"The voice of the individual artist may seem perhaps of no more consequence than the whirring of a cricket in the grass, but the arts do live continuously ... they outlive governments and creeds and societies, even the very civilizations that produced them." (Author Unknown)Monday, April 7, 2008, I met Favianna Rodriguez, internationally renowned muralist, graphic artist, printmaker, and political activist. Favianna attended our Latin American Spanish-Speaking Organization (LASSO) monthly general membership meeting as a guest speaker.
As an activist, Favianna was one of the founders of the EastSide Arts Alliance, an organization that supports Oakland neighborhoods through art programs. She has also helped to make available performance, studio space, and affordable housing units. She is a co-owner of TUMIS, an East Oakland-based design firm that provides design, technology, and communication strategy services for social justice and nonprofit organizations.
Favianna co-founded Visual Element in 2001, a graffiti arts program that trains young artists in the traditions of muralism and graffiti for social change. She coordinated recruitment, instruction, and retention of young graffiti artists of color, ages 17-20. She has developed a street-based arts curriculum and fundraised over $75,000 annually from city grants, foundations, and private mural commissions.
While in Michigan, Favianna was doing a residency with Michigan State University Department of Arts and Humanities. She met our Latin American Spanish-Speaking Organization (LASSO) sponsor who invited Favianna to attend our monthly LASSO meeting and present about the activism and social justice work she does through art and printmaking.
Before Favianna presented, I spoke to the group about the importance of art, particularly as it relates to the struggle for social justice. I told those in attendance that art is a powerful expression of who we are and our views of the world. It is a culmination of experience, history, and culture — it is a vivid expression of life itself.
Through art we convey our vision, dreams and hope. We preserve the memory of our people for generations to follow. We are also able to shape the consciousness of the global community. Each piece of art is a tentacle with boundless measure.
As Suzanne Lacey, Executive Director at Museum Without Walls, puts it, "Artists as reporters represent their world. Artists as experiencers give tangible form to their feelings about the world. Artists as analysts look beyond the immediate to reveal hidden universal truths. And artists as activists help us see the world in new ways."
During her presentation Favianna covered a broad range of issues. I couldn't help but quickly recognize that she is totally committed to social justice and the elimination of every form of discrimination. It was also clear that she is passionate about the causes she supports and is unapologetic about her positions. Favianna says her work "reflects a growing national consciousness that speaks to the contemporary urban barrios, rebelling against racism, homophobia, sexism and corporate irresponsibility."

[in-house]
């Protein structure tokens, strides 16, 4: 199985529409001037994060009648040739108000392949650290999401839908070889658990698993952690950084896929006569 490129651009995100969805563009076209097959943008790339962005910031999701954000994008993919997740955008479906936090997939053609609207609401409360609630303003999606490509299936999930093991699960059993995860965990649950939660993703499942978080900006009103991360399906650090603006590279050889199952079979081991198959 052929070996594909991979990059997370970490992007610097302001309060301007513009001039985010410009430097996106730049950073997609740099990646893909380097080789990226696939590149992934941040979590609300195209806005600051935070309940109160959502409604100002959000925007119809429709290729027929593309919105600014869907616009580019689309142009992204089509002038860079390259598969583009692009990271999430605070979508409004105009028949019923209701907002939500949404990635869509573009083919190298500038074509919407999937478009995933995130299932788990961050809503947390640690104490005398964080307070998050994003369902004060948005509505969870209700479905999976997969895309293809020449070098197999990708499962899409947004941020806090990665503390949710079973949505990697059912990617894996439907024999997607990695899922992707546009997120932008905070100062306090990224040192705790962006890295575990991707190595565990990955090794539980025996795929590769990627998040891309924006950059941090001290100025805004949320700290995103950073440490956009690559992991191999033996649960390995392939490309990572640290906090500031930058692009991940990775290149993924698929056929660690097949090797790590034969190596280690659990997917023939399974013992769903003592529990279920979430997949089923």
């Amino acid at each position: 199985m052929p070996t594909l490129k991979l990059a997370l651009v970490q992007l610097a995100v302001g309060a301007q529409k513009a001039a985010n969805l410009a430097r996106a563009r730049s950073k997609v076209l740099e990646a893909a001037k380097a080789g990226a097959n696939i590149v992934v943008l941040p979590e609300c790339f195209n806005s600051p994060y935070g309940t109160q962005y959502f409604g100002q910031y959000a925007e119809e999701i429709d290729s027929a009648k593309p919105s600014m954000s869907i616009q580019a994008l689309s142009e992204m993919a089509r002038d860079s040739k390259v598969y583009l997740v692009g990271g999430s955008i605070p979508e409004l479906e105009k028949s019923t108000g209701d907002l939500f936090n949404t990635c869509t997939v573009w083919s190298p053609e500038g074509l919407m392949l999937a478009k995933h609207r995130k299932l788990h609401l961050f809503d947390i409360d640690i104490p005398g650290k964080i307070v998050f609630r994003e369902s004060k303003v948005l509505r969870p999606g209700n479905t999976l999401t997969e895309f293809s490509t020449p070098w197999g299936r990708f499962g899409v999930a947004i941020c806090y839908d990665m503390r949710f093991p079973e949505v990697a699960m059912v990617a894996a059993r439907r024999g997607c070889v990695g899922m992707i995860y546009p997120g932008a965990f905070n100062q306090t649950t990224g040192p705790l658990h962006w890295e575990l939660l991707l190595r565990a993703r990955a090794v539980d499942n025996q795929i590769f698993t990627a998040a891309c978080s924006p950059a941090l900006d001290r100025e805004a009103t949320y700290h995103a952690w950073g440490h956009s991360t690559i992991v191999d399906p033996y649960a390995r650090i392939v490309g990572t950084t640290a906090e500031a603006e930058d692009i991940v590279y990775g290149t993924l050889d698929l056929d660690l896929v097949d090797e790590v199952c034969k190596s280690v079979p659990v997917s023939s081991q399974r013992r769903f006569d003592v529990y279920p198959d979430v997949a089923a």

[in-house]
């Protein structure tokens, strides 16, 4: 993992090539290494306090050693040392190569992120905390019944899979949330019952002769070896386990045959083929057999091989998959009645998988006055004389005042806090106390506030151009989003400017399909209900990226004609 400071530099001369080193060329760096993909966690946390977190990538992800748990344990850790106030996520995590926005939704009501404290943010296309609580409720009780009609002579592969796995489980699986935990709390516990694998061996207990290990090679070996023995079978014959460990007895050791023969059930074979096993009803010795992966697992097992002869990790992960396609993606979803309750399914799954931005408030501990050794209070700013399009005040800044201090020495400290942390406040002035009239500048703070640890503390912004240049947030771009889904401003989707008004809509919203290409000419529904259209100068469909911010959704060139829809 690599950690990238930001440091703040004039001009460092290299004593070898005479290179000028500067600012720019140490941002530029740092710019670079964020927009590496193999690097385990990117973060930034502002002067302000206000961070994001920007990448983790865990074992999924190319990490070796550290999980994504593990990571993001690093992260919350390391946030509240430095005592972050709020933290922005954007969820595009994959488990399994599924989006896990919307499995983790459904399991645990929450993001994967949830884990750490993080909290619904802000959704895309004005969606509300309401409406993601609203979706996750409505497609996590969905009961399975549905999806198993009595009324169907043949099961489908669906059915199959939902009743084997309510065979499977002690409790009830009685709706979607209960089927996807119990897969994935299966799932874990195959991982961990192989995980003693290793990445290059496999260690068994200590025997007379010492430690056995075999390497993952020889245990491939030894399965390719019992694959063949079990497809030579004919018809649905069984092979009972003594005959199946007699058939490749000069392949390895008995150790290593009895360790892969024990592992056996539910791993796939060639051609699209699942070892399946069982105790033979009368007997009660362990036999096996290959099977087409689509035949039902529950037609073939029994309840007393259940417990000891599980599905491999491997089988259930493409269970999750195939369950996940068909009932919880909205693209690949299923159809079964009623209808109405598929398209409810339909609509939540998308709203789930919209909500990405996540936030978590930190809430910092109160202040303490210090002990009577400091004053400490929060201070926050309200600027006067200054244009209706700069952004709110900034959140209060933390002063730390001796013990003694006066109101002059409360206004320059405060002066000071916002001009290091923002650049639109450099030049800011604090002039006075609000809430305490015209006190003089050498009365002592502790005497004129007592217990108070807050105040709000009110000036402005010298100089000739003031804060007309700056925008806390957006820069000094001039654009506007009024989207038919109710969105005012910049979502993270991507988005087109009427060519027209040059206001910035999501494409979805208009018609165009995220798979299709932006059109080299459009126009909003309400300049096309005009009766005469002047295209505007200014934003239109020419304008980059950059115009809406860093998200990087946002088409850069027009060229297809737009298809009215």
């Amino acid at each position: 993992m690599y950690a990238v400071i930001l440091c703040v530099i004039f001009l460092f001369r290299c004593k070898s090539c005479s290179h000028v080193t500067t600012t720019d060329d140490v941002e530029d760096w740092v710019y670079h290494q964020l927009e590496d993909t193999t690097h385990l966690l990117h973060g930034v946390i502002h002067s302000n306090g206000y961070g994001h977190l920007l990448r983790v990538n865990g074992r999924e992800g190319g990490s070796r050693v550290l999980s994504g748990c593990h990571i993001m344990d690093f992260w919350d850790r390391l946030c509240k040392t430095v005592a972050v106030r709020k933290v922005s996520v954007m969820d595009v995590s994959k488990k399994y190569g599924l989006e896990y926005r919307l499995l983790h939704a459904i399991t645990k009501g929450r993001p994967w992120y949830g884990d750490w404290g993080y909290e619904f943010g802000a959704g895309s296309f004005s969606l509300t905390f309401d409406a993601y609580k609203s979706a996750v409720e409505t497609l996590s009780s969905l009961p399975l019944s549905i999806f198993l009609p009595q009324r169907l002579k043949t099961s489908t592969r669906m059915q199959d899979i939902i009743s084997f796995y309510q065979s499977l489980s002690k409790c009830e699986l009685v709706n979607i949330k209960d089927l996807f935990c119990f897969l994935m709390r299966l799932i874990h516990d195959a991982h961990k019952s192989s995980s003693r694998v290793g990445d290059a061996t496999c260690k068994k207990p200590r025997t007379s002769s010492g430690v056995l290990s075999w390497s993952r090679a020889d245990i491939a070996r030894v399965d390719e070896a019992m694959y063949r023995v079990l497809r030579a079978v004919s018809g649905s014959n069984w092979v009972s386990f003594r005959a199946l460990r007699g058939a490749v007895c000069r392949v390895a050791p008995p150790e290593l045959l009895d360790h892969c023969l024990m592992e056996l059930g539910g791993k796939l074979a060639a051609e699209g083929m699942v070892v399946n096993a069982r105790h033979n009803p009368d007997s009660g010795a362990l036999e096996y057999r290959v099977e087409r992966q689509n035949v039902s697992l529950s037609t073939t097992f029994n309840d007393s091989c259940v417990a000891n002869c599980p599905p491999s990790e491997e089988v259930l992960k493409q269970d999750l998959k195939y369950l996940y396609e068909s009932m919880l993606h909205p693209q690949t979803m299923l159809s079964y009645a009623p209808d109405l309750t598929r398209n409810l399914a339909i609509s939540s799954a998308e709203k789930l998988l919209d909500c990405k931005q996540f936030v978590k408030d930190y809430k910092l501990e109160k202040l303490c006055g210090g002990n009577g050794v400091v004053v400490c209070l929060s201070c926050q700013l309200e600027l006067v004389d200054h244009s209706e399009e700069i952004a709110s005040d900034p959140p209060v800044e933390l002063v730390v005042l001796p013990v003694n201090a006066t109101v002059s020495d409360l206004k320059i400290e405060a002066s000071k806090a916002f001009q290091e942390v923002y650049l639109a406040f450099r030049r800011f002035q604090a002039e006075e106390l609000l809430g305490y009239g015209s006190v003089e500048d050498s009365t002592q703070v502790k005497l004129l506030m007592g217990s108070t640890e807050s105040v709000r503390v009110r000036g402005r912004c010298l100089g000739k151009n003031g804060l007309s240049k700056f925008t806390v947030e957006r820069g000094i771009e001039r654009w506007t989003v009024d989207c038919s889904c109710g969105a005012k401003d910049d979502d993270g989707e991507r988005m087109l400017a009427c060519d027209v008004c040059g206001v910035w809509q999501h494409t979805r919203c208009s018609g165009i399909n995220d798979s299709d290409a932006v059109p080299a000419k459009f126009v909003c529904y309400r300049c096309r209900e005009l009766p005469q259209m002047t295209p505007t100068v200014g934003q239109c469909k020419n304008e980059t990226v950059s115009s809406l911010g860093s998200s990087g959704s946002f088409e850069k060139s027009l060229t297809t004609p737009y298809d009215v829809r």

During her presentation Favianna shared several colored copies of artwork she has done. Everyone in attendance received a copy. She also shared art she is making available for free to be used for noncommercial activist purposes. They will be available online and in a new book Favianna co-edited titled "Reproduce & Revolt: Radical Images for the 21st Century."
She told us the story behind each piece of artwork she graciously shared with us, and explained the various processes she uses to create them. Her presentation was very interesting and captivated those who were in attendance. What began with Favianna saying, "I'm going to tell you a little about myself," concluded as a 45-minute political art discourse.
The range of topics that Favianna included in her presentation was vast. Sometimes it included subjects about femicide, day laborers, and genetically engineered food, other times she talked about politics, the Olympic Games protests, and upcoming events she would be a part of.
Favianna spoke to us on the day that members of The Ruckus Society climbed the Golden Gate Bridge in San Francisco to support Tibetan independence. Members of Ruckus hung two large banners that read, "One World, One Dream: Free Tibet." San Francisco is the only city hosting the Olympic torch in the United States. Favianna is friends with members of Ruckus and has collaborated with them on projects in the past.
Listening to Favianna speak about the social activism she does was a great experience. I felt proud to be in the company of a person truly motivated to do all she can for the advancement of people worldwide. She is acutely aware of the many facets to social activism and the need to maintain an all-encompassing approach to avert any possible exclusion.
Favianna recently wrote in her blog how proud she was to see the unity between Black and Brown prisoners who were in attendance at LASSO the evening she presented. What she didn't know is that not only is there a strong unity of Black and Brown prisoners in the group, there are also White prisoners who regularly attend the meetings and help foster the cohesion that is created.